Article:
Nissan Motor Co. disclosed that its global computer network has been hit by hackers whose identities haven’t been confirmed yet. A Nissan official told TheDetroitBureau.com that they are now assessing the overall extent of the damage cause by the hacking. According to the official, they are currently reinforcing the network to protect it from further attacks.
Nissan, however, said that that the hacking has had no immediate damage on its customer data and vehicle program files. Nissan’ Executive Vice President Andy Palmer disclosed that the company’s information security team has confirmed that its network was hacked but he claims that aggressive actions were immediately taken to prevent the loss of the system as well as the data.
A Nissan spokesman disclosed that the company detected the virus intrusion a week ago but only divulged the matter to the public after it got a better hold of the situation and determined whether files and programs were compromised.
Palmer assured the public in a prepared release that the company’s systems remain secure and that no customer, employee or program data has been compromised. Palmer, however, confirmed that user IDs and hashed passwords were transmitted, but downplayed any indication that personal information and emails were compromised.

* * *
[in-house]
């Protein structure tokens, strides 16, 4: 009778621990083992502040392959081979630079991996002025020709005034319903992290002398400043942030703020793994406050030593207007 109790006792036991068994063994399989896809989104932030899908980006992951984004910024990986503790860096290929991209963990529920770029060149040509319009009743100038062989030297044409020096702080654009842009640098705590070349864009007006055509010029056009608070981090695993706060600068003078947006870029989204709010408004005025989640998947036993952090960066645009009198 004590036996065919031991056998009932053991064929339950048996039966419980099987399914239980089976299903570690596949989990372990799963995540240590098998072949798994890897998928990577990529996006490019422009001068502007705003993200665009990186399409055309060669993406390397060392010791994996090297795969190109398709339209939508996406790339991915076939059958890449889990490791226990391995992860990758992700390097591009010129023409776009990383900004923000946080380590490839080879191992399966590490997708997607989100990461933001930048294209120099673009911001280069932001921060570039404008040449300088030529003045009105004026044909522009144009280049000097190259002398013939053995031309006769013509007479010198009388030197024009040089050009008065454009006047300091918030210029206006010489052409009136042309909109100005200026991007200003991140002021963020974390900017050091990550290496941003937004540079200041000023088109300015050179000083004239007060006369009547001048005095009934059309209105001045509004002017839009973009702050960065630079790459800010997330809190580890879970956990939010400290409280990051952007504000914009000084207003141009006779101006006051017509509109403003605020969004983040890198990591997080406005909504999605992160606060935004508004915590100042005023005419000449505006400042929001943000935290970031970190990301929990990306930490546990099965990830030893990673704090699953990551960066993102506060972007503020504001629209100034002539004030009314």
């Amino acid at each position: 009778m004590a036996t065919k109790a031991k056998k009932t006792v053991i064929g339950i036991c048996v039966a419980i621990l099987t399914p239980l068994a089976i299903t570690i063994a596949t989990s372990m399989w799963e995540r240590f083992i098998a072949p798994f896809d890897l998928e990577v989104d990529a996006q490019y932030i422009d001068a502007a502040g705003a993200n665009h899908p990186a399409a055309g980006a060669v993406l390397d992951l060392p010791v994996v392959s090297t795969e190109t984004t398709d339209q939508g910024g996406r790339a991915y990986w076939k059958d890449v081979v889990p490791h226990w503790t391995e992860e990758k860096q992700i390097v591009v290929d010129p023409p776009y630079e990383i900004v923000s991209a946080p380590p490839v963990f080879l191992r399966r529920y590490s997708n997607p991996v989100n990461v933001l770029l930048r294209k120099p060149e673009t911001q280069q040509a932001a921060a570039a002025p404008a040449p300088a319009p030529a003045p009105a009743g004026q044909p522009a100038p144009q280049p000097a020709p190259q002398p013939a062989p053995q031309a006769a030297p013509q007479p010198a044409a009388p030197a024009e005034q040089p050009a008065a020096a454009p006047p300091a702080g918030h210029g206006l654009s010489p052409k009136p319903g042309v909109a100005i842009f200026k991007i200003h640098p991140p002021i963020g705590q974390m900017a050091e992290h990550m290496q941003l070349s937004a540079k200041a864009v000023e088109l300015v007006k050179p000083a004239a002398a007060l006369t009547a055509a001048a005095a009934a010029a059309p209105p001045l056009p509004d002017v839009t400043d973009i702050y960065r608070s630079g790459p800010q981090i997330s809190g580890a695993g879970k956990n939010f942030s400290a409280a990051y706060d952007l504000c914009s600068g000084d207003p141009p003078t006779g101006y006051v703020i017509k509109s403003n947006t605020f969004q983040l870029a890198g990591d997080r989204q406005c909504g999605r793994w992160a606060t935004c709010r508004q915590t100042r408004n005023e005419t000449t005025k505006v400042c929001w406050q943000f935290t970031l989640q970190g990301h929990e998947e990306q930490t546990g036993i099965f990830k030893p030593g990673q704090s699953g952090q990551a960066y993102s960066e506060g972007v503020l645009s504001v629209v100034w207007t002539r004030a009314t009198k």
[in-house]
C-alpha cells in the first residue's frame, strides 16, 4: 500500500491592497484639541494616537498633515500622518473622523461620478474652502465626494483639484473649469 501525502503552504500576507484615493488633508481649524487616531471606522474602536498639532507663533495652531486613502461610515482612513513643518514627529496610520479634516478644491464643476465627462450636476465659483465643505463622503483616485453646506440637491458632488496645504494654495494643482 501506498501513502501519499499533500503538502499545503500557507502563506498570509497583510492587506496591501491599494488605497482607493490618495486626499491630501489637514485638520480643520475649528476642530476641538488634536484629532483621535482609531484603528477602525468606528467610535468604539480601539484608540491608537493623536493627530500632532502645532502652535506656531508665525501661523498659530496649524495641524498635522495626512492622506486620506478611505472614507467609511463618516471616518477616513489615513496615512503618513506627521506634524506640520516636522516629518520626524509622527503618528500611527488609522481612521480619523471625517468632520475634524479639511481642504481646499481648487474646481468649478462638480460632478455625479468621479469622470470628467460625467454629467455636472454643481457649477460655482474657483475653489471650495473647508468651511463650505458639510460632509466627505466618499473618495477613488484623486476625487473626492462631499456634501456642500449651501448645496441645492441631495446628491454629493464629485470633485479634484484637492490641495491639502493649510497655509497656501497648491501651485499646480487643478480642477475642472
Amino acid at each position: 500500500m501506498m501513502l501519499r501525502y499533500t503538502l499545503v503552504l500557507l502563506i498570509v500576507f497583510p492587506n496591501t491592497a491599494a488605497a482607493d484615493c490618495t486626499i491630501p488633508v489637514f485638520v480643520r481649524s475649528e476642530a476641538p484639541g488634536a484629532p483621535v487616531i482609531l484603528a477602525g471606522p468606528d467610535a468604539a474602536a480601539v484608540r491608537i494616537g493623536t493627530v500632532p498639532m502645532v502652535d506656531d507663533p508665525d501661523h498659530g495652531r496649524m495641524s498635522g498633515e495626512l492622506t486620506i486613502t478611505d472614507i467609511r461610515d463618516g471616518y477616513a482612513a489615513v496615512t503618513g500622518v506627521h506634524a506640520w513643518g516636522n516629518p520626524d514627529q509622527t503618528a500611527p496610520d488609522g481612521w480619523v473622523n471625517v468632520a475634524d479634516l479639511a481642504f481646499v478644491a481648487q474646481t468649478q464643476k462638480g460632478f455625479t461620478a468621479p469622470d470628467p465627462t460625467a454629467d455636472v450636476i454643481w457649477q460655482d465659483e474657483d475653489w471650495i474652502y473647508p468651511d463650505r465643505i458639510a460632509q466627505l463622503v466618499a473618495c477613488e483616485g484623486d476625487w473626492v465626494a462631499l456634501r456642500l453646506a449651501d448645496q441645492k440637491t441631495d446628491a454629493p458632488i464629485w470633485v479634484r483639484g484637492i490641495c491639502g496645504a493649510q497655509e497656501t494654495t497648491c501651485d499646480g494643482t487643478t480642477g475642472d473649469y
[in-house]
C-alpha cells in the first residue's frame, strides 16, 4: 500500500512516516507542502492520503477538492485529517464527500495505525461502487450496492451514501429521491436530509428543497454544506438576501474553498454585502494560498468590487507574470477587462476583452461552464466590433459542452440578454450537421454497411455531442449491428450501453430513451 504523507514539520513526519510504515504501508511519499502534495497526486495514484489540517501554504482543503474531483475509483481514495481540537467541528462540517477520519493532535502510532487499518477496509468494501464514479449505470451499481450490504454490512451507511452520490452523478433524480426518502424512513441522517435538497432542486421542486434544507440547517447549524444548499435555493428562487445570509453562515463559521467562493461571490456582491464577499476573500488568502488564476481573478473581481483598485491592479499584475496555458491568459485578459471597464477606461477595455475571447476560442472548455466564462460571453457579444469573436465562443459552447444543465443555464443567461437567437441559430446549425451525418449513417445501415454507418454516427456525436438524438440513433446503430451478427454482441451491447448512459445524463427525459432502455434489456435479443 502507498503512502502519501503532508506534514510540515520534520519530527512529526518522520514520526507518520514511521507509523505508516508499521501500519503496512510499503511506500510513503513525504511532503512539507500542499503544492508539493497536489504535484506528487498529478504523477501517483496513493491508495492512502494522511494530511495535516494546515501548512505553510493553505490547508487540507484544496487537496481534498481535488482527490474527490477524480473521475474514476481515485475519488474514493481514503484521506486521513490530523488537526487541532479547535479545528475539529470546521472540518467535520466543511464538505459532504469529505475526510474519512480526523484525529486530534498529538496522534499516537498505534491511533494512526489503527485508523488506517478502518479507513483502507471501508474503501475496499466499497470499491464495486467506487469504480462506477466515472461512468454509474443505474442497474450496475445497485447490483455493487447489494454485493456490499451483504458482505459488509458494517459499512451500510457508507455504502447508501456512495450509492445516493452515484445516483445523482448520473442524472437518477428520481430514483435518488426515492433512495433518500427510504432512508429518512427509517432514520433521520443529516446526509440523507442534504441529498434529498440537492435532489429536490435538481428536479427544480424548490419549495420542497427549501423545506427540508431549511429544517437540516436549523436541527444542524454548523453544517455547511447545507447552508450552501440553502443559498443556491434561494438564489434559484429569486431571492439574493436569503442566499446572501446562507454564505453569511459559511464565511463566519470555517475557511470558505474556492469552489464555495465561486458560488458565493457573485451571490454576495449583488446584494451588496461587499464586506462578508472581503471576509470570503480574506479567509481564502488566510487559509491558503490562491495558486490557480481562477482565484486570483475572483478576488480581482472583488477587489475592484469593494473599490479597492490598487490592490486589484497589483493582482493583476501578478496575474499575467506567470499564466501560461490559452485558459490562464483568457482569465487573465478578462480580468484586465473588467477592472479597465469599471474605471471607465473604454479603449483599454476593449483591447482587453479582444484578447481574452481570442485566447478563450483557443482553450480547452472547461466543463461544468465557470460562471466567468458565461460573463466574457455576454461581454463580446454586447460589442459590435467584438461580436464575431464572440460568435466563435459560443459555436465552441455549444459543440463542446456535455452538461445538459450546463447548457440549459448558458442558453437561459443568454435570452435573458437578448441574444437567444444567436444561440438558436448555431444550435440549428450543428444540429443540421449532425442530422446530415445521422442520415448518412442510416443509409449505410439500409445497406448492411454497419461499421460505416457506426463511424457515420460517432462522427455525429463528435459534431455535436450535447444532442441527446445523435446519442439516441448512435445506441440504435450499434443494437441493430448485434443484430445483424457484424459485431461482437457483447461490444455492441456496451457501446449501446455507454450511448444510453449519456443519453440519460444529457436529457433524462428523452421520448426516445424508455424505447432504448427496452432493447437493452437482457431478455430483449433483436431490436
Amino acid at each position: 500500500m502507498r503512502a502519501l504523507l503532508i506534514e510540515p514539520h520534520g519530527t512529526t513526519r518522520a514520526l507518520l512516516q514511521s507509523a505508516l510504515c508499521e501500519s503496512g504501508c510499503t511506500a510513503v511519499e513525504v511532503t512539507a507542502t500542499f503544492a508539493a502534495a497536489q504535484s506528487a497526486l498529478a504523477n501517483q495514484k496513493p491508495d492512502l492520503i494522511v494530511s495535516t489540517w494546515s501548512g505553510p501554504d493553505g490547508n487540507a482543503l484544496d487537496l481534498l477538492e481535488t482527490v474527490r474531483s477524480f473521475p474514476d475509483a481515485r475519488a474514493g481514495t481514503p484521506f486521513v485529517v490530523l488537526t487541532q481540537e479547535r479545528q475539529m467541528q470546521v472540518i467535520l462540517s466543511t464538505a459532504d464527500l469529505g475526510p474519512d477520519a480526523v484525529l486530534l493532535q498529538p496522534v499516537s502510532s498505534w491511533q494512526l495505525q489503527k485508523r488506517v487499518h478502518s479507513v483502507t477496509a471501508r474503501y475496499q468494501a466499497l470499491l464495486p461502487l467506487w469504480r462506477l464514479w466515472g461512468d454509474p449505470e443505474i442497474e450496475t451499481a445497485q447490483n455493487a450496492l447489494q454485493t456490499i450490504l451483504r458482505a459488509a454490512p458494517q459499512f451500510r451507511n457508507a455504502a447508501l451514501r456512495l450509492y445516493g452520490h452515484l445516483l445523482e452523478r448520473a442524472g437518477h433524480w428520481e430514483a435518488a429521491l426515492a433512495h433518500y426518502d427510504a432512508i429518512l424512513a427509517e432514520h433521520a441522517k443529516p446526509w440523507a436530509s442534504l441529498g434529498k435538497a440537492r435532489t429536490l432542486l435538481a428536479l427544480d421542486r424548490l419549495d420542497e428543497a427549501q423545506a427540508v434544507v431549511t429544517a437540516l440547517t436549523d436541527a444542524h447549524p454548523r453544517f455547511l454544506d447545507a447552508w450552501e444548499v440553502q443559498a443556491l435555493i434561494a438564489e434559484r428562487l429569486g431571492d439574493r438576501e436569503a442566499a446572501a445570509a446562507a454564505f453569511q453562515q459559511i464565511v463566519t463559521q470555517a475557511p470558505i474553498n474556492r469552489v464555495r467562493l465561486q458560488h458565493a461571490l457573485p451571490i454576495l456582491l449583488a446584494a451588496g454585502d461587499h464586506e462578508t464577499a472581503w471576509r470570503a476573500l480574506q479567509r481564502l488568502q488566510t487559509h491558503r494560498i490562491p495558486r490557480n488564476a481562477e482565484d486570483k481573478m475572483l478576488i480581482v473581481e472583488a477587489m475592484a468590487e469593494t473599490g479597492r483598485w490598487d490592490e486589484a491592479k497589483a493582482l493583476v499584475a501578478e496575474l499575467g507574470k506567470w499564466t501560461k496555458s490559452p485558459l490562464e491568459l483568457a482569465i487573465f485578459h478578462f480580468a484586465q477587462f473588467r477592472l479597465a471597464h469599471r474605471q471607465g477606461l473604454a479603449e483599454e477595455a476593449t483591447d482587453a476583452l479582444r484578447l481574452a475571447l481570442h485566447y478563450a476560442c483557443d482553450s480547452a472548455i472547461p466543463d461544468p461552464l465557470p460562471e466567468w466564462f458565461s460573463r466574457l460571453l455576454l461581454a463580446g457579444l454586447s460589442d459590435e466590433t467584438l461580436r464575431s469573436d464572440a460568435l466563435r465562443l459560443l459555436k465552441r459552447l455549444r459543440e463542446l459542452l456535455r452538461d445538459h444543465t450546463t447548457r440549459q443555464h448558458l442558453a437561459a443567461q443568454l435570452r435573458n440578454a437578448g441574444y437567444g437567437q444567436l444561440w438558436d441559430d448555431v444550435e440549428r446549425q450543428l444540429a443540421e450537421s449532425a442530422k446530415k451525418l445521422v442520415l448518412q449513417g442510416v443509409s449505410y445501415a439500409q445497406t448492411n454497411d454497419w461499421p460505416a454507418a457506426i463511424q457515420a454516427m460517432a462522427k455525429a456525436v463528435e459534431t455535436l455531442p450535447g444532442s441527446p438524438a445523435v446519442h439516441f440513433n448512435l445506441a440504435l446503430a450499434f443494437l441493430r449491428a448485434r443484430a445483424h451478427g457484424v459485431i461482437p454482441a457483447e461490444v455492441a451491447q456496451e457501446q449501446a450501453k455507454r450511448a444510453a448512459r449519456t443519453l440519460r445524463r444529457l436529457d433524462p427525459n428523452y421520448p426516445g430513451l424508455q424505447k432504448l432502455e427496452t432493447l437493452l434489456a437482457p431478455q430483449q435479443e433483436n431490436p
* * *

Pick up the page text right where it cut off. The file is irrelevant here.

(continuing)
Security experts, however, were quick to place the blame on China. Former U.S. security chief Richard Clarke, in an interview with Smithsonian Magazine in March, noted that Chinese hackers have been attempting to intrude on every major company in the United States.
Clarke warned that computing equipment sold in the U.S. but made in China may be contaminated with “logic bombs” and other means that hackers could exploit.
According to Clarke and other security experts, the Chinese government has been sponsoring or tolerating network hacking to gain access into corporate information and intellectual property. Stolen information gained from the hacking will be then be forwarded to Chinese corporations for their own benefit.